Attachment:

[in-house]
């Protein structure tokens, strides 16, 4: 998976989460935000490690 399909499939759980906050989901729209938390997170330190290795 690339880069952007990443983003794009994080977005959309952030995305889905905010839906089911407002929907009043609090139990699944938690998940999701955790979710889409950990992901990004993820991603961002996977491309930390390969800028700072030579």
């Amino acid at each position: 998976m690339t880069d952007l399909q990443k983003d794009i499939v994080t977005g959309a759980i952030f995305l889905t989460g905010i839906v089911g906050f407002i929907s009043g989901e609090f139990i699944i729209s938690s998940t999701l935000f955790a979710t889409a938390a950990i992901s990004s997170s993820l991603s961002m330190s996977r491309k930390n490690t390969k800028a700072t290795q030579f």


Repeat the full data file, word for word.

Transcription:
[in-house]
């Protein structure tokens, strides 16, 4: 998976989460935000490690 399909499939759980906050989901729209938390997170330190290795 690339880069952007990443983003794009994080977005959309952030995305889905905010839906089911407002929907009043609090139990699944938690998940999701955790979710889409950990992901990004993820991603961002996977491309930390390969800028700072030579």
């Amino acid at each position: 998976m690339t880069d952007l399909q990443k983003d794009i499939v994080t977005g959309a759980i952030f995305l889905t989460g905010i839906v089911g906050f407002i929907s009043g989901e609090f139990i699944i729209s938690s998940t999701l935000f955790a979710t889409a938390a950990i992901s990004s997170s993820l991603s961002m330190s996977r491309k930390n490690t390969k800028a700072t290795q030579f």